There has been much disappointment over European Central Bank President Mario Draghi’s apparent failure to initiate another round of bond purchases from the secondary markets to bring down Spanish and Italian 10-year yields.
While Draghi signaled the central bank intends to buy sovereign bonds to bring down borrowing costs, he conceded that differences with the German Bundesbank remain over the ECB’s so-called bond purchase program, the Securities Market Program (SMP).
John Ryding, former Chief Economist at the Federal Reserve Bank of New York and Co-founder of RDQ Economics thinks the markets wanted to hear the ECB announcing restarting its Securities Market Program where the central bank purchases bonds directly from the markets to ‘facilitate the transmission of monetary policies.’
Contrasting the current situation with 2011, Ryding said the former ECB President Trichet didn’t announce any measures to bring down borrowing costs of the peripheral states around same time last year.
When markets melted subsequently in the second week of August 2011, the ECB had to intervene and buy bonds directly from the market through the Securities Market Program to bring down unsustainable borrowing costs.
That being said, the ECB remains divided over restarting the SMP with the Germans opposing it. Austrian central bank governor Ewald Nowotny had called for giving a banking license to the region’s bailout funds, the European Stability Mechanism and its predecessor the European Financial Stability Facility, so that they can borrow from the ECB and leverage their $500 billion reserve to buy sovereign bonds, but Draghi has chosen to remain silent on it.
Apart from bringing down overnight lending rates, Draghi can also initiate other steps to bring down the high yields of Spanish and Italian bonds to ensure the transmission of monetary policies are facilitated for Spain and Italy, Ryding added.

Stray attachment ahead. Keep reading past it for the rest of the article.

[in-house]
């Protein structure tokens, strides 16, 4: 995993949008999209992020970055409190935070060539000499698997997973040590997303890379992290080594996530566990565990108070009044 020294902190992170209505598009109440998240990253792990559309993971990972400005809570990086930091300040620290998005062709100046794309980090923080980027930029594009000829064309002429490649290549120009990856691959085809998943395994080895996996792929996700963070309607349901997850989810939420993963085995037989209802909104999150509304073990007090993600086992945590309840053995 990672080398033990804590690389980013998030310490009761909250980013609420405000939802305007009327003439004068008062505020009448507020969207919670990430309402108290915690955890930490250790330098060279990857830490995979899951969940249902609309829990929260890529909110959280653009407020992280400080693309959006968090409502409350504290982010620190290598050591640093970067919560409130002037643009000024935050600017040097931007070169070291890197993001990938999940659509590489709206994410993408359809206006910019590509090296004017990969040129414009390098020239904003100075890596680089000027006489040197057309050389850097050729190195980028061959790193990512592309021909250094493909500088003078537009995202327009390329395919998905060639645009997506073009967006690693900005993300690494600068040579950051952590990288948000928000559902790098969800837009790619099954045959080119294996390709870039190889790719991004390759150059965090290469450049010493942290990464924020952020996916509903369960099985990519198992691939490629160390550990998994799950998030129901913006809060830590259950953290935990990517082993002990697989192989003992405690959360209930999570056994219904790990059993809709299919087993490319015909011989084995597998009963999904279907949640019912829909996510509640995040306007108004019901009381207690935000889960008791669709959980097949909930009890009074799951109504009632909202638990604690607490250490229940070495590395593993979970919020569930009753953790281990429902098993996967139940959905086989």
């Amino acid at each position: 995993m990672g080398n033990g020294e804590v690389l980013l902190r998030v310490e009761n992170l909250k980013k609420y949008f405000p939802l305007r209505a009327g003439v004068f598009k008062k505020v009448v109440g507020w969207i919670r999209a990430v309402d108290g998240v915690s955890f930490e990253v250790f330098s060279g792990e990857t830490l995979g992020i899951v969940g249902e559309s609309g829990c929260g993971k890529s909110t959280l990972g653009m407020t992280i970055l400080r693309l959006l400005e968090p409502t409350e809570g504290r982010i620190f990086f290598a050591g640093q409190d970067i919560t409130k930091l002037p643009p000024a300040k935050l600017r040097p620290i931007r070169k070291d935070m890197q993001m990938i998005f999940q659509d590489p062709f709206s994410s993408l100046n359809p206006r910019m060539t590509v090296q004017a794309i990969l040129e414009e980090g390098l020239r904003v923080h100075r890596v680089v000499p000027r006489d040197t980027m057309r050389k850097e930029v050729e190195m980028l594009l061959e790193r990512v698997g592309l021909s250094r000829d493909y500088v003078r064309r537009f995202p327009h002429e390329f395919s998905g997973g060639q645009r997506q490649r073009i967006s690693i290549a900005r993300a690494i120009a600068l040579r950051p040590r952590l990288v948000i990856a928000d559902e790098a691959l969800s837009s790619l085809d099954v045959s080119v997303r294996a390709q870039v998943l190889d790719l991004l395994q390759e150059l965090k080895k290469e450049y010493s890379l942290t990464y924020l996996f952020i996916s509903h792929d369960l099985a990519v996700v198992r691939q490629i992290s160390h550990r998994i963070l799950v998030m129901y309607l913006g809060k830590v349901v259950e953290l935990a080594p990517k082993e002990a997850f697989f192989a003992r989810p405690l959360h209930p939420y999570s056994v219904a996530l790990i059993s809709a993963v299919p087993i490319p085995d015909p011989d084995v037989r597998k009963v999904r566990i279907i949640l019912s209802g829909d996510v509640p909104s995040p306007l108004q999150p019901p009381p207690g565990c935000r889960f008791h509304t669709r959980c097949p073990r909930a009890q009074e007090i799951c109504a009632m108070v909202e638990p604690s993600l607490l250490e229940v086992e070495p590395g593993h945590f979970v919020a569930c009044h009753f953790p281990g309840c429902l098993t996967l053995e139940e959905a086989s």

Asked to comment on ECB’s preoccupation with interest rates rather than growth, Ryding said unlike the US Fed’s dual mandate of creating employment and bringing down inflation, the ECB has only the single mandate of controlling price appreciation which is a contentious issue between Germany and rest of Europe.
Since a euro break-up is not an option, as the result would be catastrophic, you can’t be a ‘high church’ of monetary policies, which the Bundesbank is currently practicing, Ryding noted.
The ECB needs to deliver over the next few days and buy Spanish and Italian bonds through its Open Market Operations, ‘walking the walk, rather than talking the talk.’
On the other hand, the problems the US is facing are fiscal in nature and not monetary, though slow growth remains an area of concern. Since the Fed is likely to keep interest rates low at least through 2014 and with over a trillion-and-half dollars in excess reserves on the Fed’s balance sheets, it becomes clear that the US central bank can do very little to offset things.
However, for the ECB, the situation is vastly different, Ryding added. You can watch the video here.